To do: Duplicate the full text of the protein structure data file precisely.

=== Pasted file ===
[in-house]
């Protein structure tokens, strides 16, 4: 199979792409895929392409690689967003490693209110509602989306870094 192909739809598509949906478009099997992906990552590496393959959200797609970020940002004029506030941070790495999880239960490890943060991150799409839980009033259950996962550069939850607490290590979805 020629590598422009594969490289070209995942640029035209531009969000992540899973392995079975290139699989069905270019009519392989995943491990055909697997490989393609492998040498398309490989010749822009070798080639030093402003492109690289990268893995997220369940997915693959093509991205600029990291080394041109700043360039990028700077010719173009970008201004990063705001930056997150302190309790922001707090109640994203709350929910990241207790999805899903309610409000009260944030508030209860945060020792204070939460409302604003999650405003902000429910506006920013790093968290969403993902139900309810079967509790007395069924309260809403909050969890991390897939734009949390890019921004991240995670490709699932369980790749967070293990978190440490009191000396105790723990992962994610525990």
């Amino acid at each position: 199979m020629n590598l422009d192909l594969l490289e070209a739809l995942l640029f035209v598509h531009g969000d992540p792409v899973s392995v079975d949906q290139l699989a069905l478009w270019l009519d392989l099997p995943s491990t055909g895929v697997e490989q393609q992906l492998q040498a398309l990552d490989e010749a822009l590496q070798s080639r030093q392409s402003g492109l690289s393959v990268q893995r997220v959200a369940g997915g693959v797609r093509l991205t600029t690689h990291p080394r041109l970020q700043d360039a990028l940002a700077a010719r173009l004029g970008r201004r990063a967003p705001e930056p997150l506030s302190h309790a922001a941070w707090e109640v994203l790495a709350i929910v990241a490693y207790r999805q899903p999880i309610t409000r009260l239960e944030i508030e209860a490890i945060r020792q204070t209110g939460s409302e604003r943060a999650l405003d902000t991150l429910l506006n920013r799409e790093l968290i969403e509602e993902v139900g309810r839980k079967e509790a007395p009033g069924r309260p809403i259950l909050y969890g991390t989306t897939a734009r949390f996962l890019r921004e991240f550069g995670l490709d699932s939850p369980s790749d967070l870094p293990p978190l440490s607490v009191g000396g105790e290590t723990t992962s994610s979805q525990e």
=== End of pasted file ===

[in-house]
């Protein structure tokens, strides 16, 4: 199979792409895929392409690689967003490693209110509602989306870094 192909739809598509949906478009099997992906990552590496393959959200797609970020940002004029506030941070790495999880239960490890943060991150799409839980009033259950996962550069939850607490290590979805 020629590598422009594969490289070209995942640029035209531009969000992540899973392995079975290139699989069905270019009519392989995943491990055909697997490989393609492998040498398309490989010749822009070798080639030093402003492109690289990268893995997220369940997915693959093509991205600029990291080394041109700043360039990028700077010719173009970008201004990063705001930056997150302190309790922001707090109640994203709350929910990241207790999805899903309610409000009260944030508030209860945060020792204070939460409302604003999650405003902000429910506006920013790093968290969403993902139900309810079967509790007395069924309260809403909050969890991390897939734009949390890019921004991240995670490709699932369980790749967070293990978190440490009191000396105790723990992962994610525990």
């Amino acid at each position: 199979m020629n590598l422009d192909l594969l490289e070209a739809l995942l640029f035209v598509h531009g969000d992540p792409v899973s392995v079975d949906q290139l699989a069905l478009w270019l009519d392989l099997p995943s491990t055909g895929v697997e490989q393609q992906l492998q040498a398309l990552d490989e010749a822009l590496q070798s080639r030093q392409s402003g492109l690289s393959v990268q893995r997220v959200a369940g997915g693959v797609r093509l991205t600029t690689h990291p080394r041109l970020q700043d360039a990028l940002a700077a010719r173009l004029g970008r201004r990063a967003p705001e930056p997150l506030s302190h309790a922001a941070w707090e109640v994203l790495a709350i929910v990241a490693y207790r999805q899903p999880i309610t409000r009260l239960e944030i508030e209860a490890i945060r020792q204070t209110g939460s409302e604003r943060a999650l405003d902000t991150l429910l506006n920013r799409e790093l968290i969403e509602e993902v139900g309810r839980k079967e509790a007395p009033g069924r309260p809403i259950l909050y969890g991390t989306t897939a734009r949390f996962l890019r921004e991240f550069g995670l490709d699932s939850p369980s790749d967070l870094p293990p978190l440490s607490v009191g000396g105790e290590t723990t992962s994610s979805q525990e």